Serena Williams defeats older sister Venus
American chasing 22nd slam singles title
Men's champion Cilic to play Djokovic in semis
It was the latest installment in the tennis battle everyone wanted to see: Serena vs. Venus.
As the Williams sisters faced off for the fifth time during their remarkable U.S. Open runs at Flushing Meadows, it was world No. 1 Serena who held off her big sister to win in three sets and book a place in the semifinals, continuing her bid for a calendar slam.
A visibly emotional Serena appeared to hold back tears before serving an ace to end the match, winning 6-2 1-6 6-3.
“It’s a really great moment, she’s the toughest player I’ve ever played in my life and the best person I know,” the defending champion said in an interview on court after the match.
“It’s going against your best friend, and at the same time going against the greatest competitor for me in women’s tennis. So it was really difficult today.”
Although Venus was the underdog going into the match, she challenged Serena’s dominance early on. After losing her serve twice in the first seven games to drop the first set, Venus came roaring back to win the second set after a slew of uncharacteristic Serena mistakes.
Ultimately, however, she could not keep up with the best player in the game right now.
“When I’m playing her I don’t think of her as my sister ‘cos she’s playing well, she’s hitting so many big serves and running a lot of balls down,” the younger Williams added. “When you’re in the moment you don’t really think about it.”
It was clear from the start that neither sister was in the mindset to ease up on the other, with Venus contesting line calls early on, and Serena clenching her fist and shrieking in celebration after breaking Venus in the fifth game.
Serena served 12 aces and committed 22 unforced errors to Venus’s eight aces and 15 unforced errors.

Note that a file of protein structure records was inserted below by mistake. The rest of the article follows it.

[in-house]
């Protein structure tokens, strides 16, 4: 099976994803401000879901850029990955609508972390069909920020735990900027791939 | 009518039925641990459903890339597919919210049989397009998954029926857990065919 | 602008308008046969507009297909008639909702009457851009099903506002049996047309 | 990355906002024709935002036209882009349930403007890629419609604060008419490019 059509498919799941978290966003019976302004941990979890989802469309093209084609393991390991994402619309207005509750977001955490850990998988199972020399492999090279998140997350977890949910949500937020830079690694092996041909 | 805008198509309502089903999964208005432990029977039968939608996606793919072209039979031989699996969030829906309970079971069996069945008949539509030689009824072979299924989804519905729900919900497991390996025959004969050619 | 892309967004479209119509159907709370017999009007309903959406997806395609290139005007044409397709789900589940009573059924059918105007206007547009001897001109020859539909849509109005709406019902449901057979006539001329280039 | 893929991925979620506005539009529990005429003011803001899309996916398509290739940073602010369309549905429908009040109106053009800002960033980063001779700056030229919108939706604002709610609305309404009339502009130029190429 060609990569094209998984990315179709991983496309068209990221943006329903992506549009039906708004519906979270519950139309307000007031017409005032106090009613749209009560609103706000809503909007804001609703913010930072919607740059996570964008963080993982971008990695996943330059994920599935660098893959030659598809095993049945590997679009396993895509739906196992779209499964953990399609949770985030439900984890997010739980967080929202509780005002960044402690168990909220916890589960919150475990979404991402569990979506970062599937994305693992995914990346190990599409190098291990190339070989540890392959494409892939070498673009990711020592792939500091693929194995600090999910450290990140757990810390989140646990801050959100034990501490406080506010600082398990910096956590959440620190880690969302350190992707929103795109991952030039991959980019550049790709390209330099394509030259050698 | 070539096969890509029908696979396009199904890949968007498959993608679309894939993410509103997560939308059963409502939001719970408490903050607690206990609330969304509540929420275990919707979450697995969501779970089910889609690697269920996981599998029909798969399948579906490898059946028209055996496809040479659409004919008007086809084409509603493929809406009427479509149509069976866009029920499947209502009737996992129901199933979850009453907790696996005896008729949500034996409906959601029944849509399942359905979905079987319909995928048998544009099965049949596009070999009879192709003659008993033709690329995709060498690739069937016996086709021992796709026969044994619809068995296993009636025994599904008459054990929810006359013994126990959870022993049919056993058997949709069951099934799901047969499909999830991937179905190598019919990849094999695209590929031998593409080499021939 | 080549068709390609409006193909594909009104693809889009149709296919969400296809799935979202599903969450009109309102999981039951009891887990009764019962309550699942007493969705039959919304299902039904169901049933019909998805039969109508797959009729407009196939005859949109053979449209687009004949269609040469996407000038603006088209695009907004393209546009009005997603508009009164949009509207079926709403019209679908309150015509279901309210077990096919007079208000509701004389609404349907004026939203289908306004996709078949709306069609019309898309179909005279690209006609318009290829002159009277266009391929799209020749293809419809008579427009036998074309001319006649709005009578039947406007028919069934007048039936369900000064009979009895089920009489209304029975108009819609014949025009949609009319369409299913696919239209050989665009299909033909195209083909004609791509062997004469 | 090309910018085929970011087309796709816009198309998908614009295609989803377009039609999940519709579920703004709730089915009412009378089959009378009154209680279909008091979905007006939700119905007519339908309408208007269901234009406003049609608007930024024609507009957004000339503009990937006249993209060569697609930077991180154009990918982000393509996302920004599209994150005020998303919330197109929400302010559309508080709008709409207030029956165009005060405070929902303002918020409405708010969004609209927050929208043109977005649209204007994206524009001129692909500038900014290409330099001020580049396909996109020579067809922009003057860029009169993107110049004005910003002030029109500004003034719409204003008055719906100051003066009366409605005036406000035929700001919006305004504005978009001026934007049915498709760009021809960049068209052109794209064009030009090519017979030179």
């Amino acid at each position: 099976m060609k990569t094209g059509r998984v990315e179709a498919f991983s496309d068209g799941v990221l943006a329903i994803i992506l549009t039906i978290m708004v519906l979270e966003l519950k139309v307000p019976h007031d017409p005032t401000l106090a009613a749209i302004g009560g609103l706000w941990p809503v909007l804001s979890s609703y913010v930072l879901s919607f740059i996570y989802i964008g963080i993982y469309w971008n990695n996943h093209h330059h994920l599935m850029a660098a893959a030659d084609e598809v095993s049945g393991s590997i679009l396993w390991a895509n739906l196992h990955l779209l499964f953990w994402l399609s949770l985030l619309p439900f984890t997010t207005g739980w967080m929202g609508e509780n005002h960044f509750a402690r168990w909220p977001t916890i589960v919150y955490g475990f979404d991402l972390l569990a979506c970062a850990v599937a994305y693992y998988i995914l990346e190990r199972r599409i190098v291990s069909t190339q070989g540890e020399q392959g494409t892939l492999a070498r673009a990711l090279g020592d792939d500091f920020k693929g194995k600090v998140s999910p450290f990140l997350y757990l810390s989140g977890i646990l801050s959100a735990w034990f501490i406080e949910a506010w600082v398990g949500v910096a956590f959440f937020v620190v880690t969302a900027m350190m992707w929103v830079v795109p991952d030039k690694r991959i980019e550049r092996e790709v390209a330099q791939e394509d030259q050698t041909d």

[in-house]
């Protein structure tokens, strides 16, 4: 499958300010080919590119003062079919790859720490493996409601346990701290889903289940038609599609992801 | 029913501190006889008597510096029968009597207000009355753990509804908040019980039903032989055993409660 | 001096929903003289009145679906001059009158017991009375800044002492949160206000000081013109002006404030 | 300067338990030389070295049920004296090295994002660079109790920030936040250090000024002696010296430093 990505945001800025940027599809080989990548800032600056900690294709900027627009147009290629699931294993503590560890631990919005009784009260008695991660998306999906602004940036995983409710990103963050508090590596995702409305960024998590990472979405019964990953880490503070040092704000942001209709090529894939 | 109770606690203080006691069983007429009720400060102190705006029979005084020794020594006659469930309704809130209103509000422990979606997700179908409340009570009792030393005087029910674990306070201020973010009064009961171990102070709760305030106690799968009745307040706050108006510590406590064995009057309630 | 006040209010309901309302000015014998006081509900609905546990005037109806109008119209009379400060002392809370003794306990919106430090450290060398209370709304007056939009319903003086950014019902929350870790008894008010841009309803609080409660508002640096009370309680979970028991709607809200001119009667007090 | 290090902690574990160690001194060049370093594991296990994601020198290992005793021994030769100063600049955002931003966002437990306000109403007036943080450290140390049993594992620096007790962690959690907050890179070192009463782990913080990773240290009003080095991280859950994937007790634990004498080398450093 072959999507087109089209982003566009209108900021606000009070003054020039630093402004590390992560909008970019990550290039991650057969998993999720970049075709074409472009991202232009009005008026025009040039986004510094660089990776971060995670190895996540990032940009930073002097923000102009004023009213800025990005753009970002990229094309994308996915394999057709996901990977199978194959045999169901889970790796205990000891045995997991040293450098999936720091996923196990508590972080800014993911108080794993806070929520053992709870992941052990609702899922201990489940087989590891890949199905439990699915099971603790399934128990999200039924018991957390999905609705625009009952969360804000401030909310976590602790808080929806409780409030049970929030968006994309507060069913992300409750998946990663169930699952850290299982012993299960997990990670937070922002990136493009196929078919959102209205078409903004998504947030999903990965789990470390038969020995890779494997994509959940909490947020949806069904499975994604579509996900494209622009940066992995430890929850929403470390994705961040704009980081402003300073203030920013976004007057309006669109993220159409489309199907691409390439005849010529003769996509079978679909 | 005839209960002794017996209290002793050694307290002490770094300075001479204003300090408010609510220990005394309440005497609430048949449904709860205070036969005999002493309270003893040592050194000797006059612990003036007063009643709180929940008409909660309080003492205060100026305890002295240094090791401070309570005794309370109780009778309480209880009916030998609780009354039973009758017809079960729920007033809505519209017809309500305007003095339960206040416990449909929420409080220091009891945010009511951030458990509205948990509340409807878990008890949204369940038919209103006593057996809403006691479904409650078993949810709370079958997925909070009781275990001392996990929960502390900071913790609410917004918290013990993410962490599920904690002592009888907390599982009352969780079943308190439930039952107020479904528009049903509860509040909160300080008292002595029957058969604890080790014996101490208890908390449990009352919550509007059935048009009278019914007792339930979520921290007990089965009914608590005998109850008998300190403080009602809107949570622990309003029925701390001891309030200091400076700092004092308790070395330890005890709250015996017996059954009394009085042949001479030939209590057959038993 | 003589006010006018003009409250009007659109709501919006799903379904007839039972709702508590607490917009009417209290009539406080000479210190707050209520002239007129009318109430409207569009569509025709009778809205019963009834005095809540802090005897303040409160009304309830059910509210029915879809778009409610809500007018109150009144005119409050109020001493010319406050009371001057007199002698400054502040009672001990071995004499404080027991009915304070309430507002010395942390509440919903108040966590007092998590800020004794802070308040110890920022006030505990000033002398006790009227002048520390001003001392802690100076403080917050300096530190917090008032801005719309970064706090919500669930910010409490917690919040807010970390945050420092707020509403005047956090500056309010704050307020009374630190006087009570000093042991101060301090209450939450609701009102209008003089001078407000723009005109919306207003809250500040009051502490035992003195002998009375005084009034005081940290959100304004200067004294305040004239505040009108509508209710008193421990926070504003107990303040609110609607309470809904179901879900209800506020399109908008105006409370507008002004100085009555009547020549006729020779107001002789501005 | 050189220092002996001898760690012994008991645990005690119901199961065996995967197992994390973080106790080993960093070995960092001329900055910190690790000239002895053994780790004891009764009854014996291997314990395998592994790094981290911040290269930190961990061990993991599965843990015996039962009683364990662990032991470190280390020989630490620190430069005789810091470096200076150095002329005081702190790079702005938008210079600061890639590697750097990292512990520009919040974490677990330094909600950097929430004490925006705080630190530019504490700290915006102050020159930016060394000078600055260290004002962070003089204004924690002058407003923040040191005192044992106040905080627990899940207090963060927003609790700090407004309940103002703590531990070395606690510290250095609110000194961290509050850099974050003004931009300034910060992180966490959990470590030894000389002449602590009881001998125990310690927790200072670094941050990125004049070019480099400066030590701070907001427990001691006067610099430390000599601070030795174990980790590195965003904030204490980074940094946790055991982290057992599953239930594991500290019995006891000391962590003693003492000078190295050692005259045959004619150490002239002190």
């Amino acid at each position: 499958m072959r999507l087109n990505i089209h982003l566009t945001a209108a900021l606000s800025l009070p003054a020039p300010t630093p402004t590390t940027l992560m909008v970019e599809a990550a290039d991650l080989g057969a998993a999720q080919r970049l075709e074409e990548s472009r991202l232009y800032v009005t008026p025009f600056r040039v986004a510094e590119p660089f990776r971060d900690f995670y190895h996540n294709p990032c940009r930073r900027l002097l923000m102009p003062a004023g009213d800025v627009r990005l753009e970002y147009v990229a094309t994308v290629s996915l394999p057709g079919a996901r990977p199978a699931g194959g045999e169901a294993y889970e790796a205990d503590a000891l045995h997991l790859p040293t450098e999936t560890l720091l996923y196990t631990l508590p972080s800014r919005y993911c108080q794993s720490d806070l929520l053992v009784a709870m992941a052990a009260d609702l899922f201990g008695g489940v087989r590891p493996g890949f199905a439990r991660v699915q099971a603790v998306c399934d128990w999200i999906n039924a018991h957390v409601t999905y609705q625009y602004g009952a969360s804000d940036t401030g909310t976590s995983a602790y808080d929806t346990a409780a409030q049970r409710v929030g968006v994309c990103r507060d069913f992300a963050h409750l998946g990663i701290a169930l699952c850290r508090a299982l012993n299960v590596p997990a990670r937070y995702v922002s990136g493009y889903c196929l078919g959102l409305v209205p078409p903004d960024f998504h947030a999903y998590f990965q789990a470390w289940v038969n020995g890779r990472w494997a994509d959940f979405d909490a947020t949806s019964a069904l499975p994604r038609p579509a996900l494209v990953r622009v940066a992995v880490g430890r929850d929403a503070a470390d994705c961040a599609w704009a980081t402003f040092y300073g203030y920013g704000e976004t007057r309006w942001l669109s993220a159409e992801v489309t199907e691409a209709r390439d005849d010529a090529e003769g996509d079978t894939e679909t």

Her semifinal opponent is Italian Roberta Vinci, the world No. 43 who has not beaten her in four career attempts.
“She’s going to present a completely different game from my last four matches,” Williams said of the 32-year-old, who reached the first slam semifinal of her career by beating France’s Kristina Mladenovic in three sets earlier Tuesday. “She has nothing to lose, I don’t either, so we’re going to go out and have a lot of fun.”
Grand slam within reach
Williams is now only two victories away from completing her first career calendar grand slam, having won all three of the previous majors in 2015. No female player has achieved the feat since Steffi Graf in 1988, and no man has done it since Rod Laver in 1962.
She has already claimed a so-called “Serena Slam,” having won the last four majors in a row, and is on pace for one of the greatest runs ever in professional tennis.
The feat is made even more remarkable by Serena playing her best tennis at what was considered an advanced age in the game. Her Wimbledon title in July broke the mark for the oldest singles victory in a grand slam tournament by a female at 33 years and 289 days.
Perhaps the most astounding statistic of all is the gap between Williams and world No. 2 Simona Halep in WTA point totals: Serena’s tally of 12,721 is more than double the Romanian’s 6,130. This, despite Serena playing two less tour matches over the past 52 weeks, not to mention the 10 more years of wear and tear on the courts over the 23-year-old, who plays former No. 1 Victoria Azarenka in Wednesday’s closing women’s quarterfinal.
A storied sibling rivalry
As professionals, the sisters first met in a grand slam – the second round of the 1998 Australian Open, with Venus winning in straight sets. Serena now holds a 16 -11 edge over Venus in overall competition.
But that hardly means playing Venus is a stress-free affair for the six-time U.S. Open champion.
“The only player in the draw I don’t want to play, not only because she’s my sister, but for me she’s the best player,” Serena said of Venus, a former No. 1 herself who is now ranked No. 23 in the world, ahead of Tuesday’s match.
“She has beaten me so many times,” added Serena, who has now won nine of their previous grand slam encounters and three out of five U.S. Open battles.
“She’s a player that knows how to win, knows how to beat me and knows my weaknesses better than anyone.”
Serena’s imposing game, force of will, and hunger have made the American especially difficult to stop at tennis’ four major tournaments, having a winning percentage of close to 90% in the grand slams.
“When she is in those events is where she really turns it on,” former world No. 4 Samantha Stosur told CNN.